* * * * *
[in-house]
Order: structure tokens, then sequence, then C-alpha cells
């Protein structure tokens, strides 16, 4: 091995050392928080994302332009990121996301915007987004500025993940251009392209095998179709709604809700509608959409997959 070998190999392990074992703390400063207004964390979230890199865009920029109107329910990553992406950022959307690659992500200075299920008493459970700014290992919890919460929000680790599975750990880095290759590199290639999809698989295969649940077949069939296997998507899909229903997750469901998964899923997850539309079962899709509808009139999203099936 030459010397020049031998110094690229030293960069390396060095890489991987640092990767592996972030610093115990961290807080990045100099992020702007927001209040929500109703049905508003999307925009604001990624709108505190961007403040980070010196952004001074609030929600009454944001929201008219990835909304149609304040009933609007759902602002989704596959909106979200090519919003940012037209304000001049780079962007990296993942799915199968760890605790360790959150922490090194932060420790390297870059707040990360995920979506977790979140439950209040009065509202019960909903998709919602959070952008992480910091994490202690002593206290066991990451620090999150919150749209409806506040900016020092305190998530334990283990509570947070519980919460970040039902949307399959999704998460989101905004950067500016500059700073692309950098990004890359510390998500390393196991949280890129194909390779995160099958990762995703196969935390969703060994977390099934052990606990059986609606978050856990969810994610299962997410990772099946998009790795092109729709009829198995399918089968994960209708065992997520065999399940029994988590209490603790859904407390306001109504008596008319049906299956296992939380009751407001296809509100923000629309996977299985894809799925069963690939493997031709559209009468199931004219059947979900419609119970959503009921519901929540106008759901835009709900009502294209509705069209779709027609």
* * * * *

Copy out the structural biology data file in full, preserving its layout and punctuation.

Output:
[in-house]
Order: structure tokens, then sequence, then C-alpha cells
């Protein structure tokens, strides 16, 4: 091995050392928080994302332009990121996301915007987004500025993940251009392209095998179709709604809700509608959409997959 070998190999392990074992703390400063207004964390979230890199865009920029109107329910990553992406950022959307690659992500200075299920008493459970700014290992919890919460929000680790599975750990880095290759590199290639999809698989295969649940077949069939296997998507899909229903997750469901998964899923997850539309079962899709509808009139999203099936 030459010397020049031998110094690229030293960069390396060095890489991987640092990767592996972030610093115990961290807080990045100099992020702007927001209040929500109703049905508003999307925009604001990624709108505190961007403040980070010196952004001074609030929600009454944001929201008219990835909304149609304040009933609007759902602002989704596959909106979200090519919003940012037209304000001049780079962007990296993942799915199968760890605790360790959150922490090194932060420790390297870059707040990360995920979506977790979140439950209040009065509202019960909903998709919602959070952008992480910091994490202690002593206290066991990451620090999150919150749209409806506040900016020092305190998530334990283990509570947070519980919460970040039902949307399959999704998460989101905004950067500016500059700073692309950098990004890359510390998500390393196991949280890129194909390779995160099958990762995703196969935390969703060994977390099934052990606990059986609606978050856990969810994610299962997410990772099946998009790795092109729709009829198995399918089968994960209708065992997520065999399940029994988590209490603790859904407390306001109504008596008319049906299956296992939380009751407001296809509100923000629309996977299985894809799925069963690939493997031709559209009468199931004219059947979900419609119970959503009921519901929540106008759901835009709900009502294209509705069209779709027609």